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Popularity of VV ECMO Expected to Soar

The use of veno-venous (VV) ECMO for severe respiratory failure has increased exponentially around the world. Its popularity stemmed from the H1N1 influenza in 2009 that claimed the lives of hundreds of thousands throughout the world. Unlike other virus infections, H1N1 most drastically affected people under the age of 65. Therefore, extreme measures, such as ECMO, were taken to prevent the deaths of so many young people. 

VV ECMO is optimal for patients suffering from severe respiratory failure, commonly ARDS, GettyImages-1180448288with refractory hypoxia. The lack of oxygen throughout the body affects all organ systems and will eventually result in death if not reversed. Intensive care teams turn to ECMO support for patients whose oxygenation status does not improve with conventional modalities.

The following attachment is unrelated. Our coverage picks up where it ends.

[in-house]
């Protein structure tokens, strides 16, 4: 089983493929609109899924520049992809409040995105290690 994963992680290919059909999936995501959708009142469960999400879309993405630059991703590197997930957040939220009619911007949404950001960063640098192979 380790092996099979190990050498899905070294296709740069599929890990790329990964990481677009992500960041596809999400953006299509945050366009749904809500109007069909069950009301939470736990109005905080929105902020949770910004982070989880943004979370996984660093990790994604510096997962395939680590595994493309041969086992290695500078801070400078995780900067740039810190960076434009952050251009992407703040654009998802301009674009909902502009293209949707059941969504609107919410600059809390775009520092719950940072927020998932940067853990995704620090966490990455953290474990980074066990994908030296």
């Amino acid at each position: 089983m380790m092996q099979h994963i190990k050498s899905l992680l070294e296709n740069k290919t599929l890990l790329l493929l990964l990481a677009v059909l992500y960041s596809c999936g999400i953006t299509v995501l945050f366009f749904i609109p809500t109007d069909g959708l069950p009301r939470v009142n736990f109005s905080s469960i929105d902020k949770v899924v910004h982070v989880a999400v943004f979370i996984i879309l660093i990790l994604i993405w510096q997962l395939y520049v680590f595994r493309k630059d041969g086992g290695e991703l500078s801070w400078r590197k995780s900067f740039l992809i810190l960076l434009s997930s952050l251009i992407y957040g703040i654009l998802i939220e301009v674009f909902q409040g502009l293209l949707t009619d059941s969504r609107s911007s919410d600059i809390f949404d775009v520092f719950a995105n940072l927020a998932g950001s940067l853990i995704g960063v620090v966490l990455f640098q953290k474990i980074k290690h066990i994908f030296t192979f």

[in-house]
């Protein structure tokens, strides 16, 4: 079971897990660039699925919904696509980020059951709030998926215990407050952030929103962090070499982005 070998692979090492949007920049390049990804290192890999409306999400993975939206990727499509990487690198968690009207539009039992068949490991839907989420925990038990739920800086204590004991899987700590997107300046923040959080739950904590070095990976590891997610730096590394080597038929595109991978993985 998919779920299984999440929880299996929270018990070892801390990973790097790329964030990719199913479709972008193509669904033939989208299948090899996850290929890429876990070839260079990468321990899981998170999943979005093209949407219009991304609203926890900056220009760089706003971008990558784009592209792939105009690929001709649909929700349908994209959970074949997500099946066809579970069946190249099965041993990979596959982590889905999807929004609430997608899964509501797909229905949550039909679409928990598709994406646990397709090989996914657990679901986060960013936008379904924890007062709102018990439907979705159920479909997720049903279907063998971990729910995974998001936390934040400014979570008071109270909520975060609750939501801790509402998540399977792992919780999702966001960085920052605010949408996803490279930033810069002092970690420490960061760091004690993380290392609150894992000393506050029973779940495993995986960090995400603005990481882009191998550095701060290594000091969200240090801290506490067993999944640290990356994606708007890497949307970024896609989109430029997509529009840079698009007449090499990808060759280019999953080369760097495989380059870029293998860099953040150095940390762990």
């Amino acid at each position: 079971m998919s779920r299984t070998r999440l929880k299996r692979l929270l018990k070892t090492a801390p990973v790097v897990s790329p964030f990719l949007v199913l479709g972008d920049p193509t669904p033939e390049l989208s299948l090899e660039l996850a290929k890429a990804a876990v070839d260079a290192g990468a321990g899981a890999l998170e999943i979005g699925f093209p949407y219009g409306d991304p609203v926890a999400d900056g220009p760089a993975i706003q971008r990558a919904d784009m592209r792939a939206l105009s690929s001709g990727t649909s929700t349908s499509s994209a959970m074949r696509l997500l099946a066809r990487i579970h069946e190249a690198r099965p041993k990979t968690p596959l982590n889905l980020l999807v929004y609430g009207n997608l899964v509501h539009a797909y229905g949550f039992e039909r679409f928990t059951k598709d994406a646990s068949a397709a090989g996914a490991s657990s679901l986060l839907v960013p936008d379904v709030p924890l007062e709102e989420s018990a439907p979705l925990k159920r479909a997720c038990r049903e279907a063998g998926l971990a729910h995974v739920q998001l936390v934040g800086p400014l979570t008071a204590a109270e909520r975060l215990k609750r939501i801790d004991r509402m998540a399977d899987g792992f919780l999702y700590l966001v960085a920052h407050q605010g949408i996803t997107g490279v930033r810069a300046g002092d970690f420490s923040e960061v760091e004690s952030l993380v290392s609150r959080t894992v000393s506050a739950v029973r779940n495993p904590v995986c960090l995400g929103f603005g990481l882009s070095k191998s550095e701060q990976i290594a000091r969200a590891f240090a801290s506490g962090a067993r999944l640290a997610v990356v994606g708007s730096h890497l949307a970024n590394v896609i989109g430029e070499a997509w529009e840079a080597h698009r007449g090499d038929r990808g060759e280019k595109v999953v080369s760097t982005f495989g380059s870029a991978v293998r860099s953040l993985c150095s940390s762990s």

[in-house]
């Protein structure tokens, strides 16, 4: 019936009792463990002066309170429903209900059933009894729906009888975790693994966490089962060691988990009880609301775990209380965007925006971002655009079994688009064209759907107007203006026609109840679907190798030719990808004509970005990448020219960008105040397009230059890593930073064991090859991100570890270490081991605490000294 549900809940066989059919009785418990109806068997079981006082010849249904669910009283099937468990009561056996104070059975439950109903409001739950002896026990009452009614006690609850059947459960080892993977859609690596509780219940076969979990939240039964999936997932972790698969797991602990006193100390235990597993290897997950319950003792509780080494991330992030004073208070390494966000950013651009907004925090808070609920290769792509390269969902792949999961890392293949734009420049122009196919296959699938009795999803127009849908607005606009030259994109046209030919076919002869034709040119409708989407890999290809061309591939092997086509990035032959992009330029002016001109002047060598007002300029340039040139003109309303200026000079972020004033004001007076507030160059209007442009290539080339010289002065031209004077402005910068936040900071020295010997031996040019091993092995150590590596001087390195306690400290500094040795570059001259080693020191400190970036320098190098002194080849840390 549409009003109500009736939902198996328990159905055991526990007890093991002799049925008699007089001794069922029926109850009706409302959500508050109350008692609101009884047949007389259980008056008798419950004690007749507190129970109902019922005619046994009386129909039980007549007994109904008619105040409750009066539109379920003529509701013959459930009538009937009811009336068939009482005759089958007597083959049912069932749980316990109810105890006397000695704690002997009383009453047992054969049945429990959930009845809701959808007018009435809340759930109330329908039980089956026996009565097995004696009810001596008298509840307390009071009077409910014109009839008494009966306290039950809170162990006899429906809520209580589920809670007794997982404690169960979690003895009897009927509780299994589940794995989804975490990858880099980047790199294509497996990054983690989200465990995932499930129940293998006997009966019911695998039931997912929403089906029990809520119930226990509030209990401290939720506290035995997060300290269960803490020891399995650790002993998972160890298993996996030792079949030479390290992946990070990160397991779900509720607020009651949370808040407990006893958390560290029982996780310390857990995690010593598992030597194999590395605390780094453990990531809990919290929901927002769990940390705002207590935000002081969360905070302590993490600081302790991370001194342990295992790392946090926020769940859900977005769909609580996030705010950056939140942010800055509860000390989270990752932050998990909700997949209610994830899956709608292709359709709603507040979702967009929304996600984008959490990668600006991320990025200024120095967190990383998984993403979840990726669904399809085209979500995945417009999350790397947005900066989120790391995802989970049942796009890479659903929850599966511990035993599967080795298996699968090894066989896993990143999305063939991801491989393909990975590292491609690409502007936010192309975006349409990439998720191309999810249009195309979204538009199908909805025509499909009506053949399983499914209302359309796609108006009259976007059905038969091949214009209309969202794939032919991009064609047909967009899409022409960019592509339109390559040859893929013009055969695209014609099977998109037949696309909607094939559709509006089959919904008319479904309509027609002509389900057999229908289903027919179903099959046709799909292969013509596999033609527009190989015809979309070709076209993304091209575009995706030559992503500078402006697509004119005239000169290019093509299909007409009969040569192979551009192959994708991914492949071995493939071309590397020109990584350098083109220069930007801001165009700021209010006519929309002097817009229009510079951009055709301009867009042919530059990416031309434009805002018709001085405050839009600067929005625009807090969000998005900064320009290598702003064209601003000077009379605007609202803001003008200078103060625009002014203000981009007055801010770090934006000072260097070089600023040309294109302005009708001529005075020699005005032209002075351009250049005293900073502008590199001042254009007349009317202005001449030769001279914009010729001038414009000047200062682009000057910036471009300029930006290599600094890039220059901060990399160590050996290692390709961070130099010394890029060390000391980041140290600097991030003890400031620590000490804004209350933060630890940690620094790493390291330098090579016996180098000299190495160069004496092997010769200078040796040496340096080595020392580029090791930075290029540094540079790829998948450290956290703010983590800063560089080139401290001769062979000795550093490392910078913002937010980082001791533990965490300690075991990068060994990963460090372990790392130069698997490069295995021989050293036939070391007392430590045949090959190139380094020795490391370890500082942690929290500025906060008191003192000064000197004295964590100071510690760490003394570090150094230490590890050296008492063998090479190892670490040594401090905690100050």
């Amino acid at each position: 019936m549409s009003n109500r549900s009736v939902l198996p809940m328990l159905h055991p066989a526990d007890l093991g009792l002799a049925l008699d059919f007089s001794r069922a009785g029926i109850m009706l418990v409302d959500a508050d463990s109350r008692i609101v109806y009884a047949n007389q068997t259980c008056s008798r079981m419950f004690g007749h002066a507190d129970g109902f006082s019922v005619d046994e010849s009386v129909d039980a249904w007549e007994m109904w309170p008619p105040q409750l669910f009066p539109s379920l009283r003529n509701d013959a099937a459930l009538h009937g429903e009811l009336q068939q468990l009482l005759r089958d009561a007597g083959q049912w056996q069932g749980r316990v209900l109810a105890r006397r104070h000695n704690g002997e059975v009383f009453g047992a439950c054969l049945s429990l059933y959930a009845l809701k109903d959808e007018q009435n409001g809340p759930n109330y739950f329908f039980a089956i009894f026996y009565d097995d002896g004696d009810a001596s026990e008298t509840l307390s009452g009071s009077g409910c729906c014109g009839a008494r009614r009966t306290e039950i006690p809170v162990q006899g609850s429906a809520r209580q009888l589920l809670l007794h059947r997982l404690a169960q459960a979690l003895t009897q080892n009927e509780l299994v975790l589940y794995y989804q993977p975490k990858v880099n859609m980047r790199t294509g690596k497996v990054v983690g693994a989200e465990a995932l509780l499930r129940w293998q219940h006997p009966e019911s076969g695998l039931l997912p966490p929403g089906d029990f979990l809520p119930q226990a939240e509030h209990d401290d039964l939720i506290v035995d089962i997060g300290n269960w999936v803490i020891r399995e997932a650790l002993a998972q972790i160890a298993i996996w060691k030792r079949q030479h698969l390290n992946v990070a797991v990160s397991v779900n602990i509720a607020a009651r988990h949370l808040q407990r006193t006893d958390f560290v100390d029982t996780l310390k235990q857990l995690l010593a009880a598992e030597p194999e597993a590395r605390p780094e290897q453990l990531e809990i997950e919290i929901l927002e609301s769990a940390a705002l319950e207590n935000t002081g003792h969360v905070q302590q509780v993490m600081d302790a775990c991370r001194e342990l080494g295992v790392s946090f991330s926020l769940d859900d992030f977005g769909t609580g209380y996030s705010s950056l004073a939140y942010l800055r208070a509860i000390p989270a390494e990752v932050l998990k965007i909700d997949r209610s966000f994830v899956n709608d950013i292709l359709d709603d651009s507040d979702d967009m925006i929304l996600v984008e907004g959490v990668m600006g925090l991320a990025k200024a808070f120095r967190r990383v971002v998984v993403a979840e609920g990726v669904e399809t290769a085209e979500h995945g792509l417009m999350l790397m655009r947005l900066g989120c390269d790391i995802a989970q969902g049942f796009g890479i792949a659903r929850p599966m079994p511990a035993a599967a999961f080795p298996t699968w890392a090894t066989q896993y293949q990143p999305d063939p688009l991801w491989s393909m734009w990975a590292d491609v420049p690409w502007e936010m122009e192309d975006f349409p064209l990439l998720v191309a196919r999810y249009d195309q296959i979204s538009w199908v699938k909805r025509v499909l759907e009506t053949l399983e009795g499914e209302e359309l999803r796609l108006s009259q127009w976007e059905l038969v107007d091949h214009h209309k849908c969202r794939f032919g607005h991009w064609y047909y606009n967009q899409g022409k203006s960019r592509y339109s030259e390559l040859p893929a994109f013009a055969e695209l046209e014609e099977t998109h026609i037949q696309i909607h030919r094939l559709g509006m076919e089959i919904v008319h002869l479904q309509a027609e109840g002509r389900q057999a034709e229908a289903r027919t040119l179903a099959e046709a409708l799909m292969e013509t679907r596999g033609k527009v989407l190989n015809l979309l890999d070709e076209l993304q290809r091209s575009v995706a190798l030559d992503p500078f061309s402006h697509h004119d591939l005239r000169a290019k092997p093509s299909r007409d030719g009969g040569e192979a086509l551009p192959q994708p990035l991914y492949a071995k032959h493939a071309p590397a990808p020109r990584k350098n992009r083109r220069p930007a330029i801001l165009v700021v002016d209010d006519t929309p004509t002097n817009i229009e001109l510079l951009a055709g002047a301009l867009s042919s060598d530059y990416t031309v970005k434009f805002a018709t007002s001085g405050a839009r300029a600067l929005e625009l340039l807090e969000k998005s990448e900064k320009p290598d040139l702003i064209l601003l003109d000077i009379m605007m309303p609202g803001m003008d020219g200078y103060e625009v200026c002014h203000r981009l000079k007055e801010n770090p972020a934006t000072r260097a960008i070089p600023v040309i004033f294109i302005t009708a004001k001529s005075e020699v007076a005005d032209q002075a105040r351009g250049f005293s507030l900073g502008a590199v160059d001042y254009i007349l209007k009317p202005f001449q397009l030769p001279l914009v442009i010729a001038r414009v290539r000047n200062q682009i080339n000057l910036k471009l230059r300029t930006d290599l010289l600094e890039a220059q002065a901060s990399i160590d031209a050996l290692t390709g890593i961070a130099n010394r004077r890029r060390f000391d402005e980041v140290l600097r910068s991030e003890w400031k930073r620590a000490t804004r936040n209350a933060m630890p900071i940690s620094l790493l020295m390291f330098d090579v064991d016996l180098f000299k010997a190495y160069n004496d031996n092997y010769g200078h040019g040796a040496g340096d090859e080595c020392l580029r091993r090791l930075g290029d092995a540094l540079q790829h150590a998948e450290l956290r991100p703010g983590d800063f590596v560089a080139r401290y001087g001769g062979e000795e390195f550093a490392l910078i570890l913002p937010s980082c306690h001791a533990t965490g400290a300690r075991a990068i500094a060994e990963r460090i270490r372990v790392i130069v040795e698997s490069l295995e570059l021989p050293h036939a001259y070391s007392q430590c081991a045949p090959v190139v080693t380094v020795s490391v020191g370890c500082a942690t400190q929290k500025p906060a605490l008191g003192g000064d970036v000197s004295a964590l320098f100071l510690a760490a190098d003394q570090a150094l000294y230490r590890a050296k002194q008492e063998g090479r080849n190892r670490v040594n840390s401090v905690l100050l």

Once VV ECMO support is initiated, the goal is to drastically improve oxygen delivery to the body and decrease ventilator settings to limit lung injury. Unfortunately, in instances of high recirculation rates, improved oxygen delivery does not occur. Recirculation, when oxygenated blood from the reinfusion cannula is directly absorbed by the drainage cannula, is a known phenomenon of VV ECMO. These patients often remain on high ventilator settings with low oxygen saturations – exact opposite of what bedside staff hope to see. 

For years it has been difficult to quantify recirculation; limiting clinicians’ ability to improve their recirculation rates. However, new technology utilizing indicator dilution techniques can provide intensive care teams with the exact percentage of recirculated ECMO flow. 

By quantifying the percentage of recirculation, staff can optimize oxygen delivery to the patient– the basis for VV ECMO support. 


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